209 Prevention and Care of Athletic Injuries. (2)
This course will examine the role of the coach in planning for, preventing and responding to sport related injuries. This course is designed for students pursuing a Coaching Certificate. Fall and spring.

258 Human Anatomy and Physiology for Sports Medicine. (2)
This course is primarily a lecture course covering basic human anatomy and physiology with emphasis placed on the muscular, skeletal, cardiovascular, and respiratory systems. This course is designed to provide the student a foundational understanding of anatomical and physiological terminology and concepts. Prerequisite: BIOL 112 or 121. Fall and spring.

259 Theory of Coaching Ice Hockey. (1)
Advanced skills, strategy and theories of team play of ice hockey. Practice planning and drill work, game preparation, as well as game rules. Current issues and problems in the sport. Spring, alternate years.

260 Theory of Coaching Football. (1)
Advanced skills, strategy and theories of team play of football. Practice planning and drill work, game preparation, as well as game rules. Current issues and problems in the sport. Spring.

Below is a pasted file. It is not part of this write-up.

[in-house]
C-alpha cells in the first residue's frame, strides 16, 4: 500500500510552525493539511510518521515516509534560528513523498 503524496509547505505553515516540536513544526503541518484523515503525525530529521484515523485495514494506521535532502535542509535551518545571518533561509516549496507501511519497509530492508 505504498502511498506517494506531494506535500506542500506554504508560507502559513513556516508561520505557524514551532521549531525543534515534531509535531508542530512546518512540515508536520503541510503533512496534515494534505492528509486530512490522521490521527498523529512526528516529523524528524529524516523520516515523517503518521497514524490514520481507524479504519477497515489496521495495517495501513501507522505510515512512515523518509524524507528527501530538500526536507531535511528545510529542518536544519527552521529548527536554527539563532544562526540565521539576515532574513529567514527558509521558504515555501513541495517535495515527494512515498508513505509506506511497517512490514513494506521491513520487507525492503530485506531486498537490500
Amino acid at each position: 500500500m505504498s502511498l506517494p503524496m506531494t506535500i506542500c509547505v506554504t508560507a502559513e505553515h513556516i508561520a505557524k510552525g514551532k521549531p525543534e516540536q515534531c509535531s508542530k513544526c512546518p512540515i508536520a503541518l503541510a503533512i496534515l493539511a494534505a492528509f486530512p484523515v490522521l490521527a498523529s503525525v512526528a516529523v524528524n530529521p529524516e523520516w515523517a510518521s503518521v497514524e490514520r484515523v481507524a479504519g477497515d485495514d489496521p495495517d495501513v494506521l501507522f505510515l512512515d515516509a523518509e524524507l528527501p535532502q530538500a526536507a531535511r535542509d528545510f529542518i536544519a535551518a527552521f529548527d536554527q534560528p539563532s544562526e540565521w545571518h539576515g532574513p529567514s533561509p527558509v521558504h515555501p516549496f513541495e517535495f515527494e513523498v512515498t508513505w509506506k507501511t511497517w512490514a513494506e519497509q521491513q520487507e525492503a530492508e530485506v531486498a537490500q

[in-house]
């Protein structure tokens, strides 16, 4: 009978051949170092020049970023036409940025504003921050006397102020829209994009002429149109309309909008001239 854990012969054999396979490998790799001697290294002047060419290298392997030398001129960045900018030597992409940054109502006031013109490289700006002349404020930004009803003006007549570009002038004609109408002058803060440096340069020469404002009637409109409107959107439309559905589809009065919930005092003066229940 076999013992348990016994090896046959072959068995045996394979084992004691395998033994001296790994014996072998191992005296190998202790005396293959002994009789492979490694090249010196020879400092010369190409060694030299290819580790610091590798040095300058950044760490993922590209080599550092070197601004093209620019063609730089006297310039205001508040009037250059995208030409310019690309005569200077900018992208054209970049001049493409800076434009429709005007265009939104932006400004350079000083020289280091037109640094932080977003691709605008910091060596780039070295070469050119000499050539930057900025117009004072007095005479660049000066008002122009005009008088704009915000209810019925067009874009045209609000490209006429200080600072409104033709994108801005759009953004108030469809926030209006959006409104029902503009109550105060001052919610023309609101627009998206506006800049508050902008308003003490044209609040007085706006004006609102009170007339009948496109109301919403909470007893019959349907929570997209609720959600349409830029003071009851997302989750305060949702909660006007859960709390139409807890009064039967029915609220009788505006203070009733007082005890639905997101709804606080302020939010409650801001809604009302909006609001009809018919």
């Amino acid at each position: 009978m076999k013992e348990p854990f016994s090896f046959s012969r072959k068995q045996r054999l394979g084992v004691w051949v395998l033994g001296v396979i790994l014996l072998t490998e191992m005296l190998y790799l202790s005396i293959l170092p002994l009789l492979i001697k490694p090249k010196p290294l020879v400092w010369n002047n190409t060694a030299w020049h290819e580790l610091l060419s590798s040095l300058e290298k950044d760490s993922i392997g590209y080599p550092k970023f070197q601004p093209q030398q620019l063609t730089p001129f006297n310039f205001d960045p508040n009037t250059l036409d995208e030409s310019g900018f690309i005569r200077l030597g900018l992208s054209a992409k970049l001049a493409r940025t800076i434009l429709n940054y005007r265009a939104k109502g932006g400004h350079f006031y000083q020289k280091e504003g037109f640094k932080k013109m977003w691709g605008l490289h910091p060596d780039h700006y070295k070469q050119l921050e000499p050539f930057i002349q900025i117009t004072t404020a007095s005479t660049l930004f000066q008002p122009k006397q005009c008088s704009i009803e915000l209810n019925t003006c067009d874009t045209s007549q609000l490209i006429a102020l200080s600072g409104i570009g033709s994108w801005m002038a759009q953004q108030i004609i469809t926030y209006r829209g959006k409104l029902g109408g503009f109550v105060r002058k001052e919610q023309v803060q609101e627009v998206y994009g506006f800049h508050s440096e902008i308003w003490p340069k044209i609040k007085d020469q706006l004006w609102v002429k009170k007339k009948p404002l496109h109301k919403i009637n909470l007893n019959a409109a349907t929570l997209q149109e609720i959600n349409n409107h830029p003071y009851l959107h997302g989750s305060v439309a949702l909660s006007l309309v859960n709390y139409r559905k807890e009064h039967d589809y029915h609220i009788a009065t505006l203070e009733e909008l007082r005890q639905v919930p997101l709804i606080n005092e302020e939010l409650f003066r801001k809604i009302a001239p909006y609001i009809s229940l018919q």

261 Theory of Coaching Basketball. (1)
Advanced skills, strategy and theories of team play of basketball. Practice planning and drill work, game preparation, as well as game rules. Fall, alternate years.

263 Theory of Coaching Track and Cross Country. (1)
Advanced skills, strategy and theories of track and field and cross country. Practice planning and drill work, meet preparation, as well as competition rules. Current issues and problems in the sport. Fall, alternate years.

264 Theory of Coaching Baseball. (1)
Advanced skills, strategy and theories of team play of baseball. Practice planning and drill work, game preparation, as well as game rules. Current issues and problems in the sport. Spring, alternate years.

267 Theory of Coaching Soccer. (1)
Advanced skills, strategy and theories of team play of soccer. Practice planning and drill work, game preparation, as well as game rules. Current issues and problems in the sport. Fall, alternate years.

269 Theory of Coaching Volleyball. (1)
Coaching of skills, strategy and theories of volleyball. Emphasis to include drill work, practices, contest planning and rules. Fall, alternate years.

270 Theory of Coaching Softball. (1)
Coaching of skills, strategy and theories of softball. Emphasis also to include drill work, practices, contest planning and rules. Spring, alternate years.

273 Health and Fitness. (4)